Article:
Where has this year gone, it’s the first day of spring today and it’s freezing and raining here in Perth, tomorrow is going to be even colder and rainier and I wish I could stay at home and read some good books, but alas…
So, in August there were 16 books linked in the AWW database, many were books that are part of a series but not book #1 and there were also a lot of middle-grade books reviewed this month.
Eleni reviewed Dragonfly by Erica Hayes and says “A futuristic sci-fi romance where the Empire rules without mercy. Insurrectionists fight back including the ruthless Dragonfly. The work building is in-depth. There’s intrigue, action, adventure, betrayal and romance. A story of finding your truth when you’ve shut your eyes to it.”
Eleni reviewed Demon’s Dance (#4 Lizzie Grace) by Keri Arthur and said it didn’t disappoint.
Helen reviewed Devil in the Detail by Savannah Blaize (#2) and says “I have really been looking forward to this book since I finished the first one and was not disappointed at all, it is a page-turner. I do highly recommend this book and the first in the series Deal with the Devil.”
I reviewed Stealing Time by Rebecca Bowyer over on Claire’s Reads and Reviews
Sargasso by Kathy George was reviewed by Lauren @Underground Writers who said “Sargasso is a fantastic work of Australian gothic and one that truly pulls the reader into the story. George’s novel is the perfect read for people who adore horror or mystery and are looking for something a little bit different but not completely out of the realms of their comfort zone.”
Angharad @Tinted Edges reviewed A Song of Flight (#3 Warrior Bards) by Juliet Marillier and says “An excellent example of Marillier’s work and a satisfying ending to the trilogy without completely extinguishing the hope that perhaps there may be more to come.”
Jennifer reviewed The Green Green Children Help Out by Gillian Polack and says “Gillian Polack has peopled this novel with well-realised characters both from different parts of the world and different worlds. Their relationships are complex, their skillsets complementary, their foibles so recognisably human. And we are reminded, subtly, as we journey with them, the varying ways in which we relate to people depends upon how we perceive differences. Times shift, relationships develop, danger lurks. Can the Green Children prevail? There is romance in this world, as well as bureaucratic hierarchy. And lots of magic. Gillian calls this book a Jewish superhero book, and it is in part. But it is more than that: it is a book in which fantasy and reality work in harmony, where ordinary flawed people have superpowers, and where there is hope. And it is a world I can relate to and inhabit. If you enjoy well-written fantasy, then I recommend this novel. I have read it once and will be reading it again.”
There are a few Middle-Grade children’s books that sound fun.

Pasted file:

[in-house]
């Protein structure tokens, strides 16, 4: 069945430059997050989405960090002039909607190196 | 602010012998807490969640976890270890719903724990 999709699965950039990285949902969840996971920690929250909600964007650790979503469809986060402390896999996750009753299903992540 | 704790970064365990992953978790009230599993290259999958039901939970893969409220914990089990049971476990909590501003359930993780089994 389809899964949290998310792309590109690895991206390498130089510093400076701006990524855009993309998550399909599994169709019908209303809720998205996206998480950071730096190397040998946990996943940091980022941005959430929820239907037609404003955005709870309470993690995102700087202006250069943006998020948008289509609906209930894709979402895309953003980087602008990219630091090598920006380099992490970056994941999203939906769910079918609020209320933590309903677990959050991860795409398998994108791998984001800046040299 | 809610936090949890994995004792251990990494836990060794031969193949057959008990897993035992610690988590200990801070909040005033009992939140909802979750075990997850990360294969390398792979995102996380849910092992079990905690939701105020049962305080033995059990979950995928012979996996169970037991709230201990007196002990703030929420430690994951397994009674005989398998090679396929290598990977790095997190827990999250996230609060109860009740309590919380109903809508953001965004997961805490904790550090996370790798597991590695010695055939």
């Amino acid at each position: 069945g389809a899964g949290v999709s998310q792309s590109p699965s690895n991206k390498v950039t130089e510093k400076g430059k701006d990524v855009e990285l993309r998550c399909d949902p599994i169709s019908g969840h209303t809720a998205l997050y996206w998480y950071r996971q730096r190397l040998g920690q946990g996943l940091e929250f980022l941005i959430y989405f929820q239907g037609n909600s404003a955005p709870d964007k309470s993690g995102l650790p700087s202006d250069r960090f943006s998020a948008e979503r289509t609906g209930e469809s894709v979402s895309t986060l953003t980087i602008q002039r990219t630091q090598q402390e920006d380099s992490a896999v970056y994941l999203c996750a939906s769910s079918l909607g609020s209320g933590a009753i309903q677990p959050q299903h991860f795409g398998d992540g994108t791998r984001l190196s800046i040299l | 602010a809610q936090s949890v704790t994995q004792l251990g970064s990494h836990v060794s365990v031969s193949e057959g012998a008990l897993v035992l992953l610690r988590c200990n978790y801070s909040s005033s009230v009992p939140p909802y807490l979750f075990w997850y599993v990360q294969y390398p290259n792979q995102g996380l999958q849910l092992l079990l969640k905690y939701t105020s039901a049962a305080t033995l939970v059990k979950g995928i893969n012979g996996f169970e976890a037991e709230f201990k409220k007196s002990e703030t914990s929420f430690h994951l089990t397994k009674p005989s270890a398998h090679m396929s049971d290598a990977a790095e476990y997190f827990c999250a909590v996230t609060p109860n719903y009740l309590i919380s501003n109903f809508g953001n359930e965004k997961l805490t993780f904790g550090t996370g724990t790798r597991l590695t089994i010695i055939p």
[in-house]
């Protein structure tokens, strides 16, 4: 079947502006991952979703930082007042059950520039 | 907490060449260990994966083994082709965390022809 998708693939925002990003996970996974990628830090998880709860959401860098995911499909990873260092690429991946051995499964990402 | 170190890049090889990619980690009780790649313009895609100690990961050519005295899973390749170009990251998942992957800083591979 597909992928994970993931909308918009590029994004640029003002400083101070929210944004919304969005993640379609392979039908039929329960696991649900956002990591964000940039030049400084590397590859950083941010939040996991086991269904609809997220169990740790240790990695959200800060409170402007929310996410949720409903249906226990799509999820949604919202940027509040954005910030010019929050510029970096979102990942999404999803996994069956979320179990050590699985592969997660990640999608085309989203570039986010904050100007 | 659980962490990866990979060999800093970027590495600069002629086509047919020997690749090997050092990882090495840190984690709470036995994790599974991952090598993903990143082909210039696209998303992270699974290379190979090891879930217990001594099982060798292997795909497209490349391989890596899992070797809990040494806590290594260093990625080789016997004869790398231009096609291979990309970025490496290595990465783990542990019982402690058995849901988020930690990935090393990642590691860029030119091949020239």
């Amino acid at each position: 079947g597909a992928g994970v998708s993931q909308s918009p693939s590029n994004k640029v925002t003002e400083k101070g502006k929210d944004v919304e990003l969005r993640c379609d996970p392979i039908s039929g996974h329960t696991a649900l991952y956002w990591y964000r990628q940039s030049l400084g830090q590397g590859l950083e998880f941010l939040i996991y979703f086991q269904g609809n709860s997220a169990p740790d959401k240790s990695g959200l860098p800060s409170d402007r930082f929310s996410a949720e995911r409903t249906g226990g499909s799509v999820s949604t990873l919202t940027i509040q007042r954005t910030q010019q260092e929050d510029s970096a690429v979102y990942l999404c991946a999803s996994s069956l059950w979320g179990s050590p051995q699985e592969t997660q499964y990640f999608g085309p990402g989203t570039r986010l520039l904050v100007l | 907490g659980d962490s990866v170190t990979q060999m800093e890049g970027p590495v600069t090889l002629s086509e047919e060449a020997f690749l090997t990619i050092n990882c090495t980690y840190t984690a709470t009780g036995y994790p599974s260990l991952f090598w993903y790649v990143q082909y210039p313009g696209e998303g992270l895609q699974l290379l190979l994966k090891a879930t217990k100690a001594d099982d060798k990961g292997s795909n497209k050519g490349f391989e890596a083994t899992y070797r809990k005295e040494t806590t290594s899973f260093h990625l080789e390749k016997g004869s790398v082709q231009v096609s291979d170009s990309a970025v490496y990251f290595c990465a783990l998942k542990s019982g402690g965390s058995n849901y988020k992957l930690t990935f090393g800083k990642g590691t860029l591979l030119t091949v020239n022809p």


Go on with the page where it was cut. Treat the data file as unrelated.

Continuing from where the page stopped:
Emily @A Keyboard and an Open MInd reviewed Where Shadows Rise (#1 Sanctuary) by Amy Laurens she says “Thisis a good series opener, though I have to admit I was expecting a bit more. I’ll be upfront and say that my main issue was I felt the world was a bit under-developed. I have a feeling that this is the type of series that will build and develop as it goes, and I’m looking forward to book two being a stronger read.”
Ashleigh @The Book Muse reviewed When Days Tilt (#1 Time Catchers) by Karen Ginnane and says “This is one of those books that gets under your skin, and captures the imagination. It seeps into everything and allows us to transport ourselves to a different time and place, where we can imagine a different life, even though we may feel trapped by the constraints of the time period, Ava’s character reassures us that we do not need to simply accept these fates. We can forge our own path and our own destiny even when others have different ideas for us. What a book this was! I read half of it in one sitting and wanted to find out what happened. I loved what it did with stepping into other worlds, and the interlinking of every character – as they each have their place in the story. I hope the second book comes out soon, as I am keen to see what happens next. This is a great book for readers aged ten and older, and I can see it becoming popular.”
Denise Newton Writes reviewed The School for Talking Pets by Kelli Anne Hawkins and says “This book ticks many boxes for lots of children: pets (of all kinds), a school that is actually fun, making new friends, and two baddies who want to rule the world.”
Brenda reviewed Scorch Dragons by Amie Kaufman (#2 Elementals) and says “Scorch Dragons is the 2nd in the Elementals trilogy by Aussie author Amie Kaufman and I thoroughly enjoyed it. The main characters are twelve years old, so this is obviously a young adult novel, but there’s plenty of intrigue to keep this reader (who hasn’t been 12 years old for a long time) very interested. Highly recommended.”
Brenda also reviewed The Song of Lewis Carmichael by Sofie Laguna, a book I’ve been hearing wonderful things about. She says “The Song of Lewis Carmichael is an absolutely delightful children’s book by Australian author Sophie Laguna and illustrated by her husband, illustrator Marc McBride. The illustrations are beautifully done; the story is poignant and heartwarming. The Song of Lewis Carmichael is a highly recommended story for children around 10 to 12 years of age.”
Well, that’s it for August, I hope one of these grabs your attention and you find some good reads during September. To check out all the spec fiction books linked in August go here and to link your reviews go here
Until next time, happy reading.